Water on Ceres may erupt from ice volcanoes, says European Space Agency
Scientists have suspected the dwarf planet of having a substantial amount of water since 1991. The new study confirms their suspicions.
Wed, Jan 22, 2014 at 02:16 PM
An artist's depiction of the dwarf planet Ceres with water outgassing from the surface. (Image: IMCCE-Observatoire de Paris/CNRS/Y.Gominet, B. Carry)
Astronomers have discovered direct evidence of water on the dwarf planet Ceres in the form of vapor plumes erupting into space, possibly from volcano-like ice geysers on its surface.
Using European Space Agency's Herschel Space Observatory, scientists detected water vapor escaping from two regions on Ceres, a dwarf planet that is also the largest asteroid in the solar system. The water is likely erupting from icy volcanoes or sublimation of ice into clouds of vapor.
"This is the first clear-cut detection of water on Ceres and in the asteroid belt in general," said Michael Küppers of the European Space Agency, Villanueva de la Cañada, Spain, leader of the study detailed on Jan. 22 in the journal Nature.
The research has implications for how Ceres formed, and supports models that suggest the planets moved around a lot within the solar system during its formation, Küppers told SPACE.com. [See more photos of the dwarf planet Ceres]
Ceres, a dwarf planet or giant asteroid (depending on the definition used), is the largest object in the asteroid belt, orbiting at 2.8 astronomical units (the distance from Earth to the sun). The "snowline" is thought to partition the solar system into dry objects inside the asteroid belt, and icy objects such as comets further out. But the finding of water on Ceres suggests more mixing has occurred.
Scientists have suspected that there is a substantial amount of water on Ceres for about 30 years. A study found hints of water in the form of hydroxide, a product of water's dissociation, on Ceres in 1991, but the finding wasn't confirmed by later observations. Now, Küppers and his colleagues have confirmed the finding.
The researchers used the Herschel Space Observatory's spectrometer to look for signals of water. Clouds of water vapor around Ceres absorbed the heat that radiates from the dwarf planet, which Herschel's instrument detected. The team found that Ceres produces about 2×10^26 molecules, or 13 lbs. (6 kilograms), of water vapor per second from its surface.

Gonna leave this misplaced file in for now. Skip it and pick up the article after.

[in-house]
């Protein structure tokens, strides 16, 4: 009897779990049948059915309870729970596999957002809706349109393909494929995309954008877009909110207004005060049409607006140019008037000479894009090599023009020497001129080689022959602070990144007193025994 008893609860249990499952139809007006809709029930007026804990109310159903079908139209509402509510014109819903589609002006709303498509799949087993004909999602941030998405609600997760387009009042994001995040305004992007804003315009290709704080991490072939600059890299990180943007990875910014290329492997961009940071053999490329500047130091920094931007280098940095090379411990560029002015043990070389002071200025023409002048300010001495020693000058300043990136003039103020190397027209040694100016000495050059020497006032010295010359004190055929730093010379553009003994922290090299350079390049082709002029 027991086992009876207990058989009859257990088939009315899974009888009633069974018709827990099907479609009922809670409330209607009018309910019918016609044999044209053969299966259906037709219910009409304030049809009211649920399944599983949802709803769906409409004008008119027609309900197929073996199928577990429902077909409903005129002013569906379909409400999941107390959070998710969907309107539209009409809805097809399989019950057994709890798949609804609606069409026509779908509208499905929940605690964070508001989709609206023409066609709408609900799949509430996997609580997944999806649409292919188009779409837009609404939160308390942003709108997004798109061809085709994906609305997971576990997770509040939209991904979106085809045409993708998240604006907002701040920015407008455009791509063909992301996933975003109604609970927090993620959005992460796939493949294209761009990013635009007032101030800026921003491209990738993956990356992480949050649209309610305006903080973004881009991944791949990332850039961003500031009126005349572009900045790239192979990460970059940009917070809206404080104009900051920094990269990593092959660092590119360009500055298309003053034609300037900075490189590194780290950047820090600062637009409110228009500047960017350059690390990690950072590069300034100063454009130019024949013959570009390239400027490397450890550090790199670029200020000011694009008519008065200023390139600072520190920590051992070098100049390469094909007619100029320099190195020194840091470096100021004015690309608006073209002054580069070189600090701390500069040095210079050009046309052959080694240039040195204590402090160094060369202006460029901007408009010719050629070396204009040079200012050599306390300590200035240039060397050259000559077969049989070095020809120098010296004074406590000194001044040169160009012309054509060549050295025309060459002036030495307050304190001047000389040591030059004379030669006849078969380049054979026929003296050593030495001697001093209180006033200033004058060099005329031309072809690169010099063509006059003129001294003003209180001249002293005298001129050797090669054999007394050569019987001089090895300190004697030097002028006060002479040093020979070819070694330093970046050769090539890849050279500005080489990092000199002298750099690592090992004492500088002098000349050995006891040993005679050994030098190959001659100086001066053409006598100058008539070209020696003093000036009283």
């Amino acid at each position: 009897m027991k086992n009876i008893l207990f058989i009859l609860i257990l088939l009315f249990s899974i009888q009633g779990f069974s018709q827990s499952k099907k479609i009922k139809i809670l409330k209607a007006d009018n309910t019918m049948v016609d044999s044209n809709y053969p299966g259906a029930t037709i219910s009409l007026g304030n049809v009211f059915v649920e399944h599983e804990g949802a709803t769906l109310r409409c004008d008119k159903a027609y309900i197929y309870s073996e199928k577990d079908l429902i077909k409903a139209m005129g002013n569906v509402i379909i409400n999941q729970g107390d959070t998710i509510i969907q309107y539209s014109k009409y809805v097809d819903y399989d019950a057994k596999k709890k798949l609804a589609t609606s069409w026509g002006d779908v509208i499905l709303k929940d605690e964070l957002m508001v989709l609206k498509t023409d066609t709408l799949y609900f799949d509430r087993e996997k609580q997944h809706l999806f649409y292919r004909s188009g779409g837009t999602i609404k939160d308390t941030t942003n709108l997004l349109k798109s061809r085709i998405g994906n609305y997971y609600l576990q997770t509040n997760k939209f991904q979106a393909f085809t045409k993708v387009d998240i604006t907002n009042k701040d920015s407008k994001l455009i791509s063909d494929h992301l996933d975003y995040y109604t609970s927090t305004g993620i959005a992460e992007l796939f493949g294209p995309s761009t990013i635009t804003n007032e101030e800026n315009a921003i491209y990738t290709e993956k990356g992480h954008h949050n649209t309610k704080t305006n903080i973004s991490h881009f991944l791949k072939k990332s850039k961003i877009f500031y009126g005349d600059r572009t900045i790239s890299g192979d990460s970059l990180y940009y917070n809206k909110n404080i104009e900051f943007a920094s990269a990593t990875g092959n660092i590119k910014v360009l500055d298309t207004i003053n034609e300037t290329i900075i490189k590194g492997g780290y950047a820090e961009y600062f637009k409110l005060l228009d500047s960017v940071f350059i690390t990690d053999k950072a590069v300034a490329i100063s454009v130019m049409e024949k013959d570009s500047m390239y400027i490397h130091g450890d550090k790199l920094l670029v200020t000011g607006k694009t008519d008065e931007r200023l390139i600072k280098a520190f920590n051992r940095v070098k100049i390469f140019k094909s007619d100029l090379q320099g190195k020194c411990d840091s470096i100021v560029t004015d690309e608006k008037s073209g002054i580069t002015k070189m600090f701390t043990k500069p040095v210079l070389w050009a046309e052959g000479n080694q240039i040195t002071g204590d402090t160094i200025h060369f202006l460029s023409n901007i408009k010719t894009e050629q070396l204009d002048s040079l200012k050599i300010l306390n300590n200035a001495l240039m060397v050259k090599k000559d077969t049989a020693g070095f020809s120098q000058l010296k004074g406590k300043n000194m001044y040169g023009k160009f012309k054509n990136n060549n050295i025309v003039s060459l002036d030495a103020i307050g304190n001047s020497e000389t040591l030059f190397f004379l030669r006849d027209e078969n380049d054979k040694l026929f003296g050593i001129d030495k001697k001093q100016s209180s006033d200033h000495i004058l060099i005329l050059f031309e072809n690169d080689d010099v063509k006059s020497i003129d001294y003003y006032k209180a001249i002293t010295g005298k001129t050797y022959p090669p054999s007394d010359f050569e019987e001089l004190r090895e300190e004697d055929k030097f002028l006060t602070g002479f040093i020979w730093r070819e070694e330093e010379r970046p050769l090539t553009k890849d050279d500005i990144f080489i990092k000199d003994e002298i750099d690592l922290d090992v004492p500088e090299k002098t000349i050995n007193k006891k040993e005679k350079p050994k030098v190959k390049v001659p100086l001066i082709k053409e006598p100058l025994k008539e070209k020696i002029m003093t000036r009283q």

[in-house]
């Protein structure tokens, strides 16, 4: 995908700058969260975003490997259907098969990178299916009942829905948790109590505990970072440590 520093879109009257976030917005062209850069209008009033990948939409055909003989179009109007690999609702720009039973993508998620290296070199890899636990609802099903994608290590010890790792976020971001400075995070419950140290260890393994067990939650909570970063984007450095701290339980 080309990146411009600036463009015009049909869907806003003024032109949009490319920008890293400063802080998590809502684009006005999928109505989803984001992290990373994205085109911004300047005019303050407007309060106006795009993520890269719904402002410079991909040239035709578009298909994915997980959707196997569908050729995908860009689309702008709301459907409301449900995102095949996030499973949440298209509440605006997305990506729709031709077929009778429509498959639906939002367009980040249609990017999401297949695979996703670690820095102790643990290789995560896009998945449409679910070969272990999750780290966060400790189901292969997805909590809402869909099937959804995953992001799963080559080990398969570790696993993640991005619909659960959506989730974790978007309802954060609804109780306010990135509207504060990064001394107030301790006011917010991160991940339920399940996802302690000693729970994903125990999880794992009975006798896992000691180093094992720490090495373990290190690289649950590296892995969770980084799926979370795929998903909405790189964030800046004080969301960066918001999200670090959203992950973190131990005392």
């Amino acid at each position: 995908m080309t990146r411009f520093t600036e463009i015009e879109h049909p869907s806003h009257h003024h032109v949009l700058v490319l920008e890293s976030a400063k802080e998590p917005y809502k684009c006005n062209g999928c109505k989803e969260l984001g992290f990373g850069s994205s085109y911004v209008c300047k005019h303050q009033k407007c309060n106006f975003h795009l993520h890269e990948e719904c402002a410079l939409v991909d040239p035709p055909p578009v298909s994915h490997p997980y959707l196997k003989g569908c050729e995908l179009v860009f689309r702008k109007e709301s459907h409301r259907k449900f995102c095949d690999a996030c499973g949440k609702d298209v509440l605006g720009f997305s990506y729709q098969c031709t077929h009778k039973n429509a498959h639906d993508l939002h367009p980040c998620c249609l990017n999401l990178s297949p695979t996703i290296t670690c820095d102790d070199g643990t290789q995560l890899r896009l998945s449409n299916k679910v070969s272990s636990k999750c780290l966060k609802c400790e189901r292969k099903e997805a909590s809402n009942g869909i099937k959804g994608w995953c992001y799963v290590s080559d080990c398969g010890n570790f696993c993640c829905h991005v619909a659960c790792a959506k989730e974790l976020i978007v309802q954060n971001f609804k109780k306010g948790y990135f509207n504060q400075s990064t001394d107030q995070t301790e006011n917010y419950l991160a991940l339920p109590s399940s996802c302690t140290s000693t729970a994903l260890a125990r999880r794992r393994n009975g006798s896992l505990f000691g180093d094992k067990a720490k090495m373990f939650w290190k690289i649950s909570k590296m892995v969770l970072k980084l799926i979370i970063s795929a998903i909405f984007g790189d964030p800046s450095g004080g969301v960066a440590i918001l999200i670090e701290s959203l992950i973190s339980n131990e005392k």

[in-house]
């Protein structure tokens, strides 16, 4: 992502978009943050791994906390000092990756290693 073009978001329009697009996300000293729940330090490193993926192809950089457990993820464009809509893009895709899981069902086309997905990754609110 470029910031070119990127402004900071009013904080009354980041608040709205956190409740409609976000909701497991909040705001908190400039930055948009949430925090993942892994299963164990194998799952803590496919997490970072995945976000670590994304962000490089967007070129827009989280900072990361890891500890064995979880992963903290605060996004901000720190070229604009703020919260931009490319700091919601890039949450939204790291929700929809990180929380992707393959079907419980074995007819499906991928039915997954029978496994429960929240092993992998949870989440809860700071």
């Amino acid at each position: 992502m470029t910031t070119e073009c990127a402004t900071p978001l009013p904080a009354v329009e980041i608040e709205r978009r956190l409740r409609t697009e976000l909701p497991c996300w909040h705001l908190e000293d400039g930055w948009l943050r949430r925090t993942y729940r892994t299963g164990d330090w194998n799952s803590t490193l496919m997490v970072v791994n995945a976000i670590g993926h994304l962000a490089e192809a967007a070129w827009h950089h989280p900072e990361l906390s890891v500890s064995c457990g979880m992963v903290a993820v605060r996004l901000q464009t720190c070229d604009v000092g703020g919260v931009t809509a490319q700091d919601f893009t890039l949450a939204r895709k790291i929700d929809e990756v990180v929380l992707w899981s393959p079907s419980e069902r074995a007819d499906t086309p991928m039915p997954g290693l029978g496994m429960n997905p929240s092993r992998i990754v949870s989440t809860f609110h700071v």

One possible source of the water is icy volcanism. "It is like volcanism in that hot material from the interior is 'spat out' to the surface," Küppers said — much like a geyser. But these icy volcanoes eject water vapor instead of molten rock, he said.
Another possibility is that ice near the surface of Ceres sublimes, or goes directly from a solid to a gas, dragging with it dust from the surface and exposing more ice. A similar process occurs on comets.
"I personally consider cometary-style sublimation the most likely source, because I find it difficult to maintain the internal heat over the age of the solar system to maintain volcanoes," Küppers said, but he added that more studies were needed.
NASA's Dawn spacecraft, set to go into orbit around Ceres in early 2015, could answer some questions about the water on Ceres. Dawn recently visited the asteroid Vesta, a baked world whose surface is covered with volcanic eruptions.
"One of the most puzzling questions about the origin and evolution of asteroids is why Vesta and Ceres are so different," astrophysicists Humberto Campins and Christine Comfort at the University of Central Florida in Orlando wrote in an article in the same issue of Nature.
Water vapor can transport a lot of heat, so when Ceres formed 4.6 billion years ago, sublimation of water ice might have dissipated much of its heat into space, Campins and Comfort wrote. "This would have stopped Ceres from ending up with an igneous surface like that of Vesta."
Detecting water on Ceres supports models of the solar system in which giant planets, such as Jupiter, migrated to their current positions, mixing material from the outer and inner regions of the solar system. This mixing could have moved Ceres and Vesta far from the sites where they formed. Ceres probably formed close to its current position, but accreted material from further out, Küppers said.
The findings also suggest that asteroids may have delivered some of the water in Earth's oceans.
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